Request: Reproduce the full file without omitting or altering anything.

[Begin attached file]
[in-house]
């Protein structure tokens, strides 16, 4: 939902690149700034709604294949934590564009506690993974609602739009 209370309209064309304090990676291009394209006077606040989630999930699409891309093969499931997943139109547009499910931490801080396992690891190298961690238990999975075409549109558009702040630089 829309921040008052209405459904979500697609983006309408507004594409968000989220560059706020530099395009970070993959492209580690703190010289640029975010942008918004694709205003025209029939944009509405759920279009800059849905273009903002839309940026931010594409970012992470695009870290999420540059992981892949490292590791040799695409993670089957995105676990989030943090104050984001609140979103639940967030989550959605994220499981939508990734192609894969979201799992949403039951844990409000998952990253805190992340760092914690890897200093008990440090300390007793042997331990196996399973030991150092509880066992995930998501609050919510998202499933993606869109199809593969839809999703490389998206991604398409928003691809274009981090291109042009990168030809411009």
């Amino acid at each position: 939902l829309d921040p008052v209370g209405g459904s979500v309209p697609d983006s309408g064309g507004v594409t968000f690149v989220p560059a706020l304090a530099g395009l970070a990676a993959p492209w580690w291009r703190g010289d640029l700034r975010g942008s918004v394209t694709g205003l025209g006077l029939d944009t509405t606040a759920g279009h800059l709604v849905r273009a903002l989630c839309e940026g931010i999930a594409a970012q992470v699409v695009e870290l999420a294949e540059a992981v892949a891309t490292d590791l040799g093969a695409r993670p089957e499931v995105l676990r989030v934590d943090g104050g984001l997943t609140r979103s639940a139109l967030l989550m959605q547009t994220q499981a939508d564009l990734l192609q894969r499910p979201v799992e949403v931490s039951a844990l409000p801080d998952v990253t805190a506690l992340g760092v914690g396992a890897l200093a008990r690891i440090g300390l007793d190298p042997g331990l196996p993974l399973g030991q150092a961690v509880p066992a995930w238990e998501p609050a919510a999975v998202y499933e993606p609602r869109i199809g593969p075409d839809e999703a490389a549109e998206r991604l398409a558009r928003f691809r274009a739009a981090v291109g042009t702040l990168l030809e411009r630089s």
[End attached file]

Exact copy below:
[in-house]
């Protein structure tokens, strides 16, 4: 939902690149700034709604294949934590564009506690993974609602739009 209370309209064309304090990676291009394209006077606040989630999930699409891309093969499931997943139109547009499910931490801080396992690891190298961690238990999975075409549109558009702040630089 829309921040008052209405459904979500697609983006309408507004594409968000989220560059706020530099395009970070993959492209580690703190010289640029975010942008918004694709205003025209029939944009509405759920279009800059849905273009903002839309940026931010594409970012992470695009870290999420540059992981892949490292590791040799695409993670089957995105676990989030943090104050984001609140979103639940967030989550959605994220499981939508990734192609894969979201799992949403039951844990409000998952990253805190992340760092914690890897200093008990440090300390007793042997331990196996399973030991150092509880066992995930998501609050919510998202499933993606869109199809593969839809999703490389998206991604398409928003691809274009981090291109042009990168030809411009």
């Amino acid at each position: 939902l829309d921040p008052v209370g209405g459904s979500v309209p697609d983006s309408g064309g507004v594409t968000f690149v989220p560059a706020l304090a530099g395009l970070a990676a993959p492209w580690w291009r703190g010289d640029l700034r975010g942008s918004v394209t694709g205003l025209g006077l029939d944009t509405t606040a759920g279009h800059l709604v849905r273009a903002l989630c839309e940026g931010i999930a594409a970012q992470v699409v695009e870290l999420a294949e540059a992981v892949a891309t490292d590791l040799g093969a695409r993670p089957e499931v995105l676990r989030v934590d943090g104050g984001l997943t609140r979103s639940a139109l967030l989550m959605q547009t994220q499981a939508d564009l990734l192609q894969r499910p979201v799992e949403v931490s039951a844990l409000p801080d998952v990253t805190a506690l992340g760092v914690g396992a890897l200093a008990r690891i440090g300390l007793d190298p042997g331990l196996p993974l399973g030991q150092a961690v509880p066992a995930w238990e998501p609050a919510a999975v998202y499933e993606p609602r869109i199809g593969p075409d839809e999703a490389a549109e998206r991604l398409a558009r928003f691809r274009a739009a981090v291109g042009t702040l990168l030809e411009r630089s």